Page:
Imagine a book called “Love Wins,” except instead of presenting the Universalist view, it proclaims the justice of God, the brokenness and sinfulness of man, and the overwhelming love of God to redeem people who don’t deserve it, and there will be no more evil. I like what Taylor said.

    On a side note, I don’t believe rejecting the doctrine of Hell (i.e. eternal conscious torment) is the straight up sign of heterodoxy. Otherwise, we should never have listened to the words of John Stott, who was annihilationist.


  26. Nate Jenkins says:

    Great insight! Fantastic insight with Nixon and Kennedy. May God give us more sanctified story tellers.

  27. Good post and insights, Trevin, and I cannot disagree. We (evangelicals) need more beauty. But I wonder…what good is an appeal to the heart unless it makes sense in the head? Do we necessarily need to sacrifice the one for the other? Again…Edwards, Edwards, Edwards.

  28. Trevin Wax says:

    Dwight & Michael,

    I hope I’m not being unfair to Chan and Sprinkle. I love these guys and I appreciate what they’re doing. In the review, I tried to separate my commendation from the book from the further reflections on how to engage a guy like Rob Bell.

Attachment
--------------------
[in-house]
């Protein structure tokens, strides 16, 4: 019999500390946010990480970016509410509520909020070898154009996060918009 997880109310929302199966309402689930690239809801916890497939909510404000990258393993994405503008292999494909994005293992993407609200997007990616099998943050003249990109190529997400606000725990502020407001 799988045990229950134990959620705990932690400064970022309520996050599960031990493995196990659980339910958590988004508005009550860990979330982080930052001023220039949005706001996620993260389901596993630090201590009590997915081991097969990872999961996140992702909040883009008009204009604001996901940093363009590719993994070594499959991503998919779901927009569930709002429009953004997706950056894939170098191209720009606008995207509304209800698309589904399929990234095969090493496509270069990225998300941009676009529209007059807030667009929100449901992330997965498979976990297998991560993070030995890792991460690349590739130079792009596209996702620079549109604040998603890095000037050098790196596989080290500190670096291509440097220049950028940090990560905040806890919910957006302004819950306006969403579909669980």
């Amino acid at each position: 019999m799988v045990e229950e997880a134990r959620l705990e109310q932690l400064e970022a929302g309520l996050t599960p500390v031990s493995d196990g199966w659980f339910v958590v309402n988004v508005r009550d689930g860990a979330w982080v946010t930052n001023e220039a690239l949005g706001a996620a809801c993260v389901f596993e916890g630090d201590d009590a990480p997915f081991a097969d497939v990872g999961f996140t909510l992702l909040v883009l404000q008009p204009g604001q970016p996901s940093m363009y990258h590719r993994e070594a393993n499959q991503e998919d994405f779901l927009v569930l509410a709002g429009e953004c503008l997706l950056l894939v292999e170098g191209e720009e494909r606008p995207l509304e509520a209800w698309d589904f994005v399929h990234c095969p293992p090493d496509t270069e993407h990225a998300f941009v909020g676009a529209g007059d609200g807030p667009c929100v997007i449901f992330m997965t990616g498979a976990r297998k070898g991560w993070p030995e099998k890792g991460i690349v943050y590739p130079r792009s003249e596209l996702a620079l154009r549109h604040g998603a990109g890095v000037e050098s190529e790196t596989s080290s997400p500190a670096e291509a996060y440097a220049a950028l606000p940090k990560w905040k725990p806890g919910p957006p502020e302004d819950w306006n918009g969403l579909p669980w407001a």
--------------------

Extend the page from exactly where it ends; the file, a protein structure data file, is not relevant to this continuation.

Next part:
As for “Erasing Hell” being a response to “Love Wins,” I am pretty sure that it was intended from the beginning to be a response to Bell. I could be wrong, but my talks with a guy from David C. Cook indicated that this book was done quickly in order to respond to Bell. Even if it wasn’t, it has been marketed that way.

    That said, the book works well at one level. So I’ve got nothing major against the book. I am grateful for men like Francis and Preston. Likewise, I include myself in the indictment. It’s not about one book. It’s about the fact that within our circles, we haven’t even been having this conversation about aesthetics. That’s the conversation I’m hoping to start, and I hope Francis and Preston will forgive me for using their book as a launching pad if they think I’ve been unfair to them.